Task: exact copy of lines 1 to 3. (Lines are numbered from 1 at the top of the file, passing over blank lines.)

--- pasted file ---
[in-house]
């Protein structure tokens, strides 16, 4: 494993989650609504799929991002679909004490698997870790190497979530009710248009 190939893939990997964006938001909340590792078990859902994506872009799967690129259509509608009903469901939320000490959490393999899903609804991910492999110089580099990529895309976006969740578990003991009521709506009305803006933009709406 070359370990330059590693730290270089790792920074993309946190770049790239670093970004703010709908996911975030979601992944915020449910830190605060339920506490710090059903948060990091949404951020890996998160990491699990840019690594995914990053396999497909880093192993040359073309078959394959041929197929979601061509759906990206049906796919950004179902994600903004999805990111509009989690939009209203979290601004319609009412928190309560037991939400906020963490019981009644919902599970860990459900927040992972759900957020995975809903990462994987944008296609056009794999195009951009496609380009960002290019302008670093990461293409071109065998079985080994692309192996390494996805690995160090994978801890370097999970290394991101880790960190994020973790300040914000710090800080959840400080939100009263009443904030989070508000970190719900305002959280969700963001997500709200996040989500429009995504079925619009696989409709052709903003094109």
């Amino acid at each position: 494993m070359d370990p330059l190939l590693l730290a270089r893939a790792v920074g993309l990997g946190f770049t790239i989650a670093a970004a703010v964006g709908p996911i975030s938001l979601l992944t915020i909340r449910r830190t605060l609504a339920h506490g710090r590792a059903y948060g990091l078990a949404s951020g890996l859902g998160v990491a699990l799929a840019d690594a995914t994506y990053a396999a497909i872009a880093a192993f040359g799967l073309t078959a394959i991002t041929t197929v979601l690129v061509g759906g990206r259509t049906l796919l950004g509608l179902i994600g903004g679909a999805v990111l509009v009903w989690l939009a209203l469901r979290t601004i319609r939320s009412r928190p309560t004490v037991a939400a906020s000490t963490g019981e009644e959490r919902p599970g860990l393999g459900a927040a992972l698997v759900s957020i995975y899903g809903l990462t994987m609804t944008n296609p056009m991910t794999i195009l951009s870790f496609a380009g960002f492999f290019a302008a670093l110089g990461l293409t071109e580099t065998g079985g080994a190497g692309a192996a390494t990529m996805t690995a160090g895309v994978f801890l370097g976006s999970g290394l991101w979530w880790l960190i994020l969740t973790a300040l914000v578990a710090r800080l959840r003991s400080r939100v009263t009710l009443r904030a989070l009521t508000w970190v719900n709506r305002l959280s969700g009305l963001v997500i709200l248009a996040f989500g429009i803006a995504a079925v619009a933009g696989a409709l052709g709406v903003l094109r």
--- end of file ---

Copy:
[in-house]
């Protein structure tokens, strides 16, 4: 494993989650609504799929991002679909004490698997870790190497979530009710248009 190939893939990997964006938001909340590792078990859902994506872009799967690129259509509608009903469901939320000490959490393999899903609804991910492999110089580099990529895309976006969740578990003991009521709506009305803006933009709406 070359370990330059590693730290270089790792920074993309946190770049790239670093970004703010709908996911975030979601992944915020449910830190605060339920506490710090059903948060990091949404951020890996998160990491699990840019690594995914990053396999497909880093192993040359073309078959394959041929197929979601061509759906990206049906796919950004179902994600903004999805990111509009989690939009209203979290601004319609009412928190309560037991939400906020963490019981009644919902599970860990459900927040992972759900957020995975809903990462994987944008296609056009794999195009951009496609380009960002290019302008670093990461293409071109065998079985080994692309192996390494996805690995160090994978801890370097999970290394991101880790960190994020973790300040914000710090800080959840400080939100009263009443904030989070508000970190719900305002959280969700963001997500709200996040989500429009995504079925619009696989409709052709903003094109």
């Amino acid at each position: 494993m070359d370990p330059l190939l590693l730290a270089r893939a790792v920074g993309l990997g946190f770049t790239i989650a670093a970004a703010v964006g709908p996911i975030s938001l979601l992944t915020i909340r449910r830190t605060l609504a339920h506490g710090r590792a059903y948060g990091l078990a949404s951020g890996l859902g998160v990491a699990l799929a840019d690594a995914t994506y990053a396999a497909i872009a880093a192993f040359g799967l073309t078959a394959i991002t041929t197929v979601l690129v061509g759906g990206r259509t049906l796919l950004g509608l179902i994600g903004g679909a999805v990111l509009v009903w989690l939009a209203l469901r979290t601004i319609r939320s009412r928190p309560t004490v037991a939400a906020s000490t963490g019981e009644e959490r919902p599970g860990l393999g459900a927040a992972l698997v759900s957020i995975y899903g809903l990462t994987m609804t944008n296609p056009m991910t794999i195009l951009s870790f496609a380009g960002f492999f290019a302008a670093l110089g990461l293409t071109e580099t065998g079985g080994a190497g692309a192996a390494t990529m996805t690995a160090g895309v994978f801890l370097g976006s999970g290394l991101w979530w880790l960190i994020l969740t973790a300040l914000v578990a710090r800080l959840r003991s400080r939100v009263t009710l009443r904030a989070l009521t508000w970190v719900n709506r305002l959280s969700g009305l963001v997500i709200l248009a996040f989500g429009i803006a995504a079925v619009a933009g696989a409709l052709g709406v903003l094109r």